Say you’re working, and you have to get to the application’s menu to get a particular job done. Instead of taking your hands off the keyboard, and utilizing the mouse to explore the menus, you can use a keyboard shortcut, as well. Simply press “Alt + F10” to navigate to the menu bar. Here, you can use the cursor keys to navigate between various menu options. This will definitely save you a lot of time, in the long run.

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7. Open the Dash, and Navigate Between Lenses:

The Dash is the place you can discover all your installed apps. It is a lot like the Launchpad in macOS. However, launching the dash requires you to click on the icon in the launcher. Rather than doing that, you can basically press the “Super” key (windows/summon), to open up the Dash.

Once the Dash is open, you can switch between various lenses such as the “Application Lens”, “File Lens”, and more, by using “Ctrl + Tab “, to easily look for things that you want to find.

8. Spread All Windows:

If you’ve used a Mac, you must know about the App Exposé feature. It’s a very handy feature that can prove to be extremely useful when you have a lot of applications open, and need to get a bird’s eye view of all of them. To do this in Ubuntu, you can simply press “Super + W “, and all the open application windows will be spread out on the screen, so you can see everything that is open on your computer.

9. Minimize All Windows:

If you have a lot of windows open on your computer, and you need to quickly go to the desktop, you can quickly minimize all of them using a simple keyboard shortcut. Just press “Ctrl + Super + D “, and all of your open windows will immediately minimize.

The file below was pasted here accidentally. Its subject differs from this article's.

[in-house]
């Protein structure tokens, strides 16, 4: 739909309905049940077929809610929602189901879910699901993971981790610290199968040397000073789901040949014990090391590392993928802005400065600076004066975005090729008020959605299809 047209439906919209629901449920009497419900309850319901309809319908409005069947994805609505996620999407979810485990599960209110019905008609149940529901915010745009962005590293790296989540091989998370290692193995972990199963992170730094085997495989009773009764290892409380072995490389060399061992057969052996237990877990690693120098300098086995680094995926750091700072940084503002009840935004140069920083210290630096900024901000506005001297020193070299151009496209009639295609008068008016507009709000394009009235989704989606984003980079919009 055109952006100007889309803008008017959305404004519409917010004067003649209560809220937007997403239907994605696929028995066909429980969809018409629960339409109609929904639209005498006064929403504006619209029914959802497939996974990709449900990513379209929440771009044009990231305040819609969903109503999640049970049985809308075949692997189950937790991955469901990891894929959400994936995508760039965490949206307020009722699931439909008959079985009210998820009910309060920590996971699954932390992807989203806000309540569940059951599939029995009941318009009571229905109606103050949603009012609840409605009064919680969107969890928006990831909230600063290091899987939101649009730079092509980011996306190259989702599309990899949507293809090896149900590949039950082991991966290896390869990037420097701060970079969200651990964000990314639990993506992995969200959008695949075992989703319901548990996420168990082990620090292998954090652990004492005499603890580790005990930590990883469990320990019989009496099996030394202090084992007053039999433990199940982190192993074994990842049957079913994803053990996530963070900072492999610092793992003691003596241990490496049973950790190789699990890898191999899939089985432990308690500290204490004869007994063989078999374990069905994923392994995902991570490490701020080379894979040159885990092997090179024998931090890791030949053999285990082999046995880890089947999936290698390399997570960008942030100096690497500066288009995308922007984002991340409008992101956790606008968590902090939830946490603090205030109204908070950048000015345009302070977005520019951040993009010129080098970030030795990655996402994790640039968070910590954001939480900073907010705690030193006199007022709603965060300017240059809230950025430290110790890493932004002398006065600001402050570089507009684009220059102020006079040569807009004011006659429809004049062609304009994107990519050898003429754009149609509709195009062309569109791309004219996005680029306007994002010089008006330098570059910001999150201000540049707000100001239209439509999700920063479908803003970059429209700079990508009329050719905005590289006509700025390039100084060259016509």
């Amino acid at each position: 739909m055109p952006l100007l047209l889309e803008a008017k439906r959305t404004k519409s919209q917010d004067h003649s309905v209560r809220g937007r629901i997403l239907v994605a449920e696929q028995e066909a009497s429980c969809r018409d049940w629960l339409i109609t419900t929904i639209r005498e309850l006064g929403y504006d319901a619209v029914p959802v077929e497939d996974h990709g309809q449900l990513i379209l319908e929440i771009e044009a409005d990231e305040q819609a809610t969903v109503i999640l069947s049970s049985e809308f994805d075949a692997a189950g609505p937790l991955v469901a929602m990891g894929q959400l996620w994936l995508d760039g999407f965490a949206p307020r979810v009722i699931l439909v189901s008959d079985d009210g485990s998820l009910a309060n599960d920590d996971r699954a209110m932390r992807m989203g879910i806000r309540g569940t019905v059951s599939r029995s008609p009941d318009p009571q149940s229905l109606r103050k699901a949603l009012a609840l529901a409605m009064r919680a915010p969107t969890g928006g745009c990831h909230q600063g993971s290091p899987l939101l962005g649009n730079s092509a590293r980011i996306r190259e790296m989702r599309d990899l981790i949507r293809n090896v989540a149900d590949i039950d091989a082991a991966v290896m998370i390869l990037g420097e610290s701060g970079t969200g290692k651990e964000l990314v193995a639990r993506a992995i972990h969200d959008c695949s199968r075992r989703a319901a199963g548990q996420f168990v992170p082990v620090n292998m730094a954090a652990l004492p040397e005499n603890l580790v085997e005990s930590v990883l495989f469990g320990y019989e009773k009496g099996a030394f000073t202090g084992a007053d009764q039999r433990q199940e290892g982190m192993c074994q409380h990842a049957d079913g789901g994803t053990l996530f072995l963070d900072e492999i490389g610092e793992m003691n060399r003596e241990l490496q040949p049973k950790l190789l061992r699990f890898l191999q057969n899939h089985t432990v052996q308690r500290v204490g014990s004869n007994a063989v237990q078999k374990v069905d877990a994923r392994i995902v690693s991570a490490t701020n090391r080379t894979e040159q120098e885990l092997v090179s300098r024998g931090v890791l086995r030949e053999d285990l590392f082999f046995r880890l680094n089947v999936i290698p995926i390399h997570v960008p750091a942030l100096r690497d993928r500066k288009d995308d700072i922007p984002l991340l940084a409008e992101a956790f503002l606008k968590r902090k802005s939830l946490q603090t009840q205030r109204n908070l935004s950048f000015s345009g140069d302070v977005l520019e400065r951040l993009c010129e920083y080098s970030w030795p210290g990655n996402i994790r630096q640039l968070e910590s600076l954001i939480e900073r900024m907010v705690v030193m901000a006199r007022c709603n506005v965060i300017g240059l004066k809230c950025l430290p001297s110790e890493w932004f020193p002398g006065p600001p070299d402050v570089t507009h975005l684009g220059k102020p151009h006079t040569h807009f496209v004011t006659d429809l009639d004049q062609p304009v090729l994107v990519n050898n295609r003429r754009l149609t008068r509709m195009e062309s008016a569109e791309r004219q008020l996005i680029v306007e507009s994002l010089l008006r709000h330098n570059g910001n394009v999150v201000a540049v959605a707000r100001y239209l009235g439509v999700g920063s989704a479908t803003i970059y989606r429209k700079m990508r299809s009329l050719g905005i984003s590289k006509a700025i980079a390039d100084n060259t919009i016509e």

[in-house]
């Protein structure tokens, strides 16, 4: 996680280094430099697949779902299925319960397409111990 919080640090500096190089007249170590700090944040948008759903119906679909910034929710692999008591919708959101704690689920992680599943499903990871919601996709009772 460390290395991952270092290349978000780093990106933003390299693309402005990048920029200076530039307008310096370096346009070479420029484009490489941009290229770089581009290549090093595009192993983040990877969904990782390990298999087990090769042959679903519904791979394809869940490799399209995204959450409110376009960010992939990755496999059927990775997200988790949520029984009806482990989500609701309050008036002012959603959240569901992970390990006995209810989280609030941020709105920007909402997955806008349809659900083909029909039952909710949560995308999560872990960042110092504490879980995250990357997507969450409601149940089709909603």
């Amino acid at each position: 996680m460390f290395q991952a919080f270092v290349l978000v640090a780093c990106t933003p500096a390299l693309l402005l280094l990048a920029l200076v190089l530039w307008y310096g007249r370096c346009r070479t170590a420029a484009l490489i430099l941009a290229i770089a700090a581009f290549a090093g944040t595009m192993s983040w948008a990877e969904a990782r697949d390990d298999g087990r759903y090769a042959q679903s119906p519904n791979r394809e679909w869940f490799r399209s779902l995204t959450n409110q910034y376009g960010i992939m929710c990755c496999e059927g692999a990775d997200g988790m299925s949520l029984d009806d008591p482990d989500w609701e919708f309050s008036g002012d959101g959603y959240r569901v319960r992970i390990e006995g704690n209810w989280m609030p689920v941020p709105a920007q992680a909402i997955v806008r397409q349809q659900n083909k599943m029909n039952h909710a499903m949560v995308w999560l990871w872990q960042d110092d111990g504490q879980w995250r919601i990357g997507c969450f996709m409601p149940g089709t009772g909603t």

10. Delete Whole Words in One Go:

Deleting a long word, by repeatedly pressing the delete key can be very frustrating. However, there is a keyboard shortcut that you can use to quickly delete a complete word. Place the cursor to the left of the word you want to delete, and press “Ctrl + Delete” to delete the word to the right of the cursor.

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NoteIf you’re using Ubuntu on a Mac, you can use “Control + Fn + Delete” to get the same result.

11. Drag Windows Easily:

By default, if you want to drag a window to another location on your screen, you’ll have to click on the window title bar, and then drag it to the new location. However, you can also press “Alt” and then click anywhere on the window, and drag it to the new position. This can be very useful, as you don’t need to accurately place the cursor on the title bar of the window to move it around on the screen.

12. Resize Windows Easily:

Resizing windows in Ubuntu can also be a hassle, because you need to place your cursor at the very edge of the window, for the resize icon to pop up. However, you can simply press “Alt” and then click and drag with the middle mouse button, to quickly resize the window you’re in. The best part is that you don’t need to place the cursor at the very edge. The cursor can be anywhere within the window, and this shortcut will work.


About the author

Venkatesan Prabu

Venkatesan Prabu

Wikitechy Founder, Author, International Speaker, and Job Consultant. My role as the CEO of Wikitechy, I help businesses build their next generation digital platforms and help with their product innovation and growth strategy. I'm a frequent speaker at tech conferences and events.